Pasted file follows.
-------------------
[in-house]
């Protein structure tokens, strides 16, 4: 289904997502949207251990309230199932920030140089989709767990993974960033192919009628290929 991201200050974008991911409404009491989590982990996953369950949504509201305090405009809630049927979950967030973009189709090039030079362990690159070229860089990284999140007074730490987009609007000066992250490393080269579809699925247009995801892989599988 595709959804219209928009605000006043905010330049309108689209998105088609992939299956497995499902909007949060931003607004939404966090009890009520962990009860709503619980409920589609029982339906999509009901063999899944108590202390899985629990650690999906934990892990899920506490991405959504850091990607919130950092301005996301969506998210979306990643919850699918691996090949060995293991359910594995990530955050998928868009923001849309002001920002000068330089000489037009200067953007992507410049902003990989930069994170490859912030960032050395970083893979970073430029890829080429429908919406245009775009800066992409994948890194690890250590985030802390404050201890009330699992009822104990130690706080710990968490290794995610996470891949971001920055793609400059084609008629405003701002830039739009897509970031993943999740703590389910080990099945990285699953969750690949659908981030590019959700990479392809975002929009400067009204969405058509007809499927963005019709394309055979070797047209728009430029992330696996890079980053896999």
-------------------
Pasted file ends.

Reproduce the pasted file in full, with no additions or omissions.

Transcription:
[in-house]
């Protein structure tokens, strides 16, 4: 289904997502949207251990309230199932920030140089989709767990993974960033192919009628290929 991201200050974008991911409404009491989590982990996953369950949504509201305090405009809630049927979950967030973009189709090039030079362990690159070229860089990284999140007074730490987009609007000066992250490393080269579809699925247009995801892989599988 595709959804219209928009605000006043905010330049309108689209998105088609992939299956497995499902909007949060931003607004939404966090009890009520962990009860709503619980409920589609029982339906999509009901063999899944108590202390899985629990650690999906934990892990899920506490991405959504850091990607919130950092301005996301969506998210979306990643919850699918691996090949060995293991359910594995990530955050998928868009923001849309002001920002000068330089000489037009200067953007992507410049902003990989930069994170490859912030960032050395970083893979970073430029890829080429429908919406245009775009800066992409994948890194690890250590985030802390404050201890009330699992009822104990130690706080710990968490290794995610996470891949971001920055793609400059084609008629405003701002830039739009897509970031993943999740703590389910080990099945990285699953969750690949659908981030590019959700990479392809975002929009400067009204969405058509007809499927963005019709394309055979070797047209728009430029992330696996890079980053896999």